Not rated, 123 min. Directed by Andrea Arnold. Starring Katie Jarvis, Michael Fassbender, Kierston Wareing, Rebecca Griffiths, Harry Treadaway, Sydney Mary Nash.
REVIEWED By Kimberley Jones, Fri., March 5, 2010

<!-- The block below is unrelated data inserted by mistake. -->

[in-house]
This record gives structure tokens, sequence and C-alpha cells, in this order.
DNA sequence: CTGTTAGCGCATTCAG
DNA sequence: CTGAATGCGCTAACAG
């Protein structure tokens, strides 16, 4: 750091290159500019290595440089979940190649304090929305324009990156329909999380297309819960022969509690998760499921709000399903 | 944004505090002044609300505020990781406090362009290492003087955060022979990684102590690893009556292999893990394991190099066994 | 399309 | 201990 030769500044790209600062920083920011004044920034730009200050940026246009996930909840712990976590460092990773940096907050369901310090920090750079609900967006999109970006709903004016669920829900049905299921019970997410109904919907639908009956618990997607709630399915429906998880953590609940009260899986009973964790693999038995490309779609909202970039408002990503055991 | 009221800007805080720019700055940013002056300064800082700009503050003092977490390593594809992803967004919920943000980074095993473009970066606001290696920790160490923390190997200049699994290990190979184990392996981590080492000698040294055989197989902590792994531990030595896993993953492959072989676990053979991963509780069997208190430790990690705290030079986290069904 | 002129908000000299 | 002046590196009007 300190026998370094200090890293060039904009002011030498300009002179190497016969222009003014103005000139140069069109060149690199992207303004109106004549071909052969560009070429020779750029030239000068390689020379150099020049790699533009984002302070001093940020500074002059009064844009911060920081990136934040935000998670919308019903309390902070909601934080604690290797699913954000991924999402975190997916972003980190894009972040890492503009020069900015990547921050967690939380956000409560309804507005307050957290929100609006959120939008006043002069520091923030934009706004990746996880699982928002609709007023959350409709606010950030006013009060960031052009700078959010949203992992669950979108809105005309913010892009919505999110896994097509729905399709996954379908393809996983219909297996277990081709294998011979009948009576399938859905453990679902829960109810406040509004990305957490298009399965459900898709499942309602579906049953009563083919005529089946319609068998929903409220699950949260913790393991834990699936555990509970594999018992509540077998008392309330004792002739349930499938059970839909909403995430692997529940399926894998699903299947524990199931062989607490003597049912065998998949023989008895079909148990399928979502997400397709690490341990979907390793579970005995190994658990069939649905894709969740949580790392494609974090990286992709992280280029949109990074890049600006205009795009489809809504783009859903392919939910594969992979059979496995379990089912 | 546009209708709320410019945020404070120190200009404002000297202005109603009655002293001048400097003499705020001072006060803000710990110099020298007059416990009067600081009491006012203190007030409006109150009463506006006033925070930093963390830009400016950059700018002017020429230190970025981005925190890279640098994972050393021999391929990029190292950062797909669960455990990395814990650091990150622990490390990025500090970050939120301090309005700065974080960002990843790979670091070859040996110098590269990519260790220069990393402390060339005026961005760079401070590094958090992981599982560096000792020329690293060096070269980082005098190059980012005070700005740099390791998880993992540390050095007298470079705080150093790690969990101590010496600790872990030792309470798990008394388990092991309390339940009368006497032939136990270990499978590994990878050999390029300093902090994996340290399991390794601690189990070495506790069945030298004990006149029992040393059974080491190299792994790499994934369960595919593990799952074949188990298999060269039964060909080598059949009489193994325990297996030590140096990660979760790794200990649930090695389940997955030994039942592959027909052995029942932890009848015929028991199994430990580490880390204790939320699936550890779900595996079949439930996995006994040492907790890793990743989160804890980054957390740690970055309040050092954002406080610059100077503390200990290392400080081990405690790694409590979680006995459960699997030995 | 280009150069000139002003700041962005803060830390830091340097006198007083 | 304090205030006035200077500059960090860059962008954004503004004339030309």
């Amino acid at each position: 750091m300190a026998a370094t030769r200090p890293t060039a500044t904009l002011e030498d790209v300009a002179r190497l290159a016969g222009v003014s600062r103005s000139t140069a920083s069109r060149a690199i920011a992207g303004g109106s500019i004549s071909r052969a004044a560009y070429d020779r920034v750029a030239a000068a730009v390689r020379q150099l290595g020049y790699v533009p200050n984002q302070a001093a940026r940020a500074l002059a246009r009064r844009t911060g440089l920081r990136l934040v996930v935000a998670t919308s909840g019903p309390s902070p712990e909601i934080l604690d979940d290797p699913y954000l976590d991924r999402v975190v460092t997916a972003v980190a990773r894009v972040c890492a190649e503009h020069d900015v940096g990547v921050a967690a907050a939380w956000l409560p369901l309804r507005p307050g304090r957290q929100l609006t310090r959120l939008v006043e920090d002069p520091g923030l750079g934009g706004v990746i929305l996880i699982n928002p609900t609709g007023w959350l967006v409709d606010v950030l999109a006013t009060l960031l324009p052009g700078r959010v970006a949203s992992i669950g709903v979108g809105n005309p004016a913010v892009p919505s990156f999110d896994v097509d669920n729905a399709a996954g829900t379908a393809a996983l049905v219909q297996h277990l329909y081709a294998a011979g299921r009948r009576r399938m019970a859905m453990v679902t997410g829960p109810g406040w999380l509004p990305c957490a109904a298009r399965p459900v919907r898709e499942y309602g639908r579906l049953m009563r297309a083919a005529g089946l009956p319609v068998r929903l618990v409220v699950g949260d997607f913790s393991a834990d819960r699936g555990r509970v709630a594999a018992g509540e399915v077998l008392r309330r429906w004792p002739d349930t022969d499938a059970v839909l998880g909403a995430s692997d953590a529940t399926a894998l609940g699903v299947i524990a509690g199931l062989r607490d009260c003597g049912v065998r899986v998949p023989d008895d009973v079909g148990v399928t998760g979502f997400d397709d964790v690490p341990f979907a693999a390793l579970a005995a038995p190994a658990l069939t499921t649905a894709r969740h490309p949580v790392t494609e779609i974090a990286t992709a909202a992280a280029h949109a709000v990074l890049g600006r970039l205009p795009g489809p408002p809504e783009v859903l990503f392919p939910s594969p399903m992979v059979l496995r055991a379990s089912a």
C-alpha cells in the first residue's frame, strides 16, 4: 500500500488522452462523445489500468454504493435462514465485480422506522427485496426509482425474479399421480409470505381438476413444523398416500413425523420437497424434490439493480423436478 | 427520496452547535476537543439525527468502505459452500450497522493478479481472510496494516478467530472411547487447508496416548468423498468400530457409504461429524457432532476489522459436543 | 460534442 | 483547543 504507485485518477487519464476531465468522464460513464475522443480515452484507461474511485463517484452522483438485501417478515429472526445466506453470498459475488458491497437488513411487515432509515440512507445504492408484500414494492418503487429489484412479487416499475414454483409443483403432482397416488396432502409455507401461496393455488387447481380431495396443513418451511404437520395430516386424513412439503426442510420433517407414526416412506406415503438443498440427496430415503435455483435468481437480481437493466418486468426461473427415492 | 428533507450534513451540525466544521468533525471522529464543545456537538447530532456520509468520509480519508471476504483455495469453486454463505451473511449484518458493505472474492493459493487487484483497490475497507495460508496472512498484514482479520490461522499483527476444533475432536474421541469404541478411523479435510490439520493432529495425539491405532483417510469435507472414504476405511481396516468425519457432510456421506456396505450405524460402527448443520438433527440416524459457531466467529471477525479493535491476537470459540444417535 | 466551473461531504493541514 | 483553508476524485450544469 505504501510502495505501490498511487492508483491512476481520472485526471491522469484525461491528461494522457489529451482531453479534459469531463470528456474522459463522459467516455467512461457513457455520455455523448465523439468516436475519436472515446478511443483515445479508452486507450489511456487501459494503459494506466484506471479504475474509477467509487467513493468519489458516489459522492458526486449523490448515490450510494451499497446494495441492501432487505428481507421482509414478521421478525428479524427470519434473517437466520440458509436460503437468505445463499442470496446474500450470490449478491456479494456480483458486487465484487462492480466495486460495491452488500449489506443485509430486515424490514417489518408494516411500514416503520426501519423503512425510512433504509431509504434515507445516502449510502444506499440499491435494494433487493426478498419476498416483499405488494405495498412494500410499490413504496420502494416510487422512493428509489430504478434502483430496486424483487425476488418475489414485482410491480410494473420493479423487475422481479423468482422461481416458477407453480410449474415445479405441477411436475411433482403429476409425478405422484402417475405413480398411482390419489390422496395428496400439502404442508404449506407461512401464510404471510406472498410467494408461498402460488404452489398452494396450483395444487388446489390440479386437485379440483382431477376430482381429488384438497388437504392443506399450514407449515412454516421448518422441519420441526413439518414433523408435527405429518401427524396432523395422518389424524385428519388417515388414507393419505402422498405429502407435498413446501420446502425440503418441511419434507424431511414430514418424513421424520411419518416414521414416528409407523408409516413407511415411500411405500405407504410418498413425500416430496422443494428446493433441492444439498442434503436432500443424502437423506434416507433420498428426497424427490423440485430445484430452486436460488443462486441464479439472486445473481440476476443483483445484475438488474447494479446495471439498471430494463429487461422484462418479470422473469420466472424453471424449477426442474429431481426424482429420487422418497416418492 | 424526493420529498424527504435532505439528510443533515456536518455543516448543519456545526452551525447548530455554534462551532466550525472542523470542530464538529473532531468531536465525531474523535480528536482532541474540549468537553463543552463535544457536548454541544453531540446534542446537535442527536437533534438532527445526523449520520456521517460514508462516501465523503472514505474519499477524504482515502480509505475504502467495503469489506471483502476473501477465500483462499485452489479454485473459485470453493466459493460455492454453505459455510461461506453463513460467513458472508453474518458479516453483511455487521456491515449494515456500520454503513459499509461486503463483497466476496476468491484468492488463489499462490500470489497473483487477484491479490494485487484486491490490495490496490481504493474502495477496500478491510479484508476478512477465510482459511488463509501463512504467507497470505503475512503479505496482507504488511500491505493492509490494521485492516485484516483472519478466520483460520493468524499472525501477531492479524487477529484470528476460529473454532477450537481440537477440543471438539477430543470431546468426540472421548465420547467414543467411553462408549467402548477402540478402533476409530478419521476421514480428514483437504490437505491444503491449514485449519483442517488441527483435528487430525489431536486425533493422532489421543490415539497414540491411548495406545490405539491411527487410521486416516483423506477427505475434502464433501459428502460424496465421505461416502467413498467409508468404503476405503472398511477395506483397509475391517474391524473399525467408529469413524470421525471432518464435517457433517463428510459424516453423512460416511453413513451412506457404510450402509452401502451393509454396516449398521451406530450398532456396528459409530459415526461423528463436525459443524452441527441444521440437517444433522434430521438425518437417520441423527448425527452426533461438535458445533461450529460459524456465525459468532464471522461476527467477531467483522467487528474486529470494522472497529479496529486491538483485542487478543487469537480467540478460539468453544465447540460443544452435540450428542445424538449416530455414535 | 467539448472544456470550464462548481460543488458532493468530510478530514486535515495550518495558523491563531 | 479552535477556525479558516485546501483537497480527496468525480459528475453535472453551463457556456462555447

The first words we hear out of 15-year-old Mia (Jarvis) are, characteristically, four-lettered and snarling. “Ring me back, you bitch,” she spits into her phone, ostensibly to a friend. We never see the friend – we never see any friends, in fact. Mia, a self-taught dancer who likes to watch Web videos of dance crews showing off their moves, has no crew of her own. And, frankly, I wouldn't want to be in her crew, either – she's too pathological for our uncomplicated empathy. In Fish Tank’s opening shot, writer/director Arnold fixes her camera on Mia head-on, as she’s alone, unguarded, and heaving from the exertion of dancing. But moments later, the camera reorients itself to what will prove to be its more natural position: behind Mia, ever trailing her, catching her from the side as she hurls herself headlong into scenarios fraught with danger. She lives, all-claws-out, with her mother, Joanne, (Wareing) and little sister, Tyler (Griffiths), in a crowded Essex council estate; if Joanne has an occupation beyond drinking and smoking and swaying to music videos on the always-turned-on TV, it’s unclear. One day Mia wakes up to find a half-dressed man making tea in the kitchen: He’s Connor (Fassbender), her mother’s new boyfriend. He has an Irish accent, a sensible Honda hatchback, Bobby Womack CDs, and kindness to spare; he alone encourages Mia in her dancing. Because the audience is worldly enough, or at least attuned to the hard fact that good-looking men in movies taking an interest in underage girls usually spells trouble, Connor's deepening involvement in the family is uneasy-making. But hold on: Arnold is out for something far subtler than that. It’s been well-reported that she only gave her actors a few pages at a time during shooting – none of them knew where their story arcs were headed. That gambit gives the film an on-the-edge-of-a-knife kind of tension, as does Jarvis' tightly coiled unpredictability. A first-time actor and Essex native, Jarvis authentically embodies that prickly age between little-girl bric-a-brac (which Arnold's camera skims; not a shot here feels superfluous) and the hoop earrings and hipped swagger of an almost-grown woman. Fassbender is the far more tested actor – in two years' time he's swung from Hunger's starved artistry to Inglourious Basterds' stiff upper lip – and his ease in front of the camera mimics the onscreen push-pull between Connor's assuredness and Mia's uncertainty. Arnold may use uncommon tactics, but she knows what she's doing. (And she has a hell of a track record: Fish Tank took the Jury Prize at Cannes, as did her first feature, 2006's Red Road.) Fish Tank isn't an easy watch – it's like two hours of ache – but there are rich rewards to be had in the many ways Arnold and her terrific team rend us to and fro.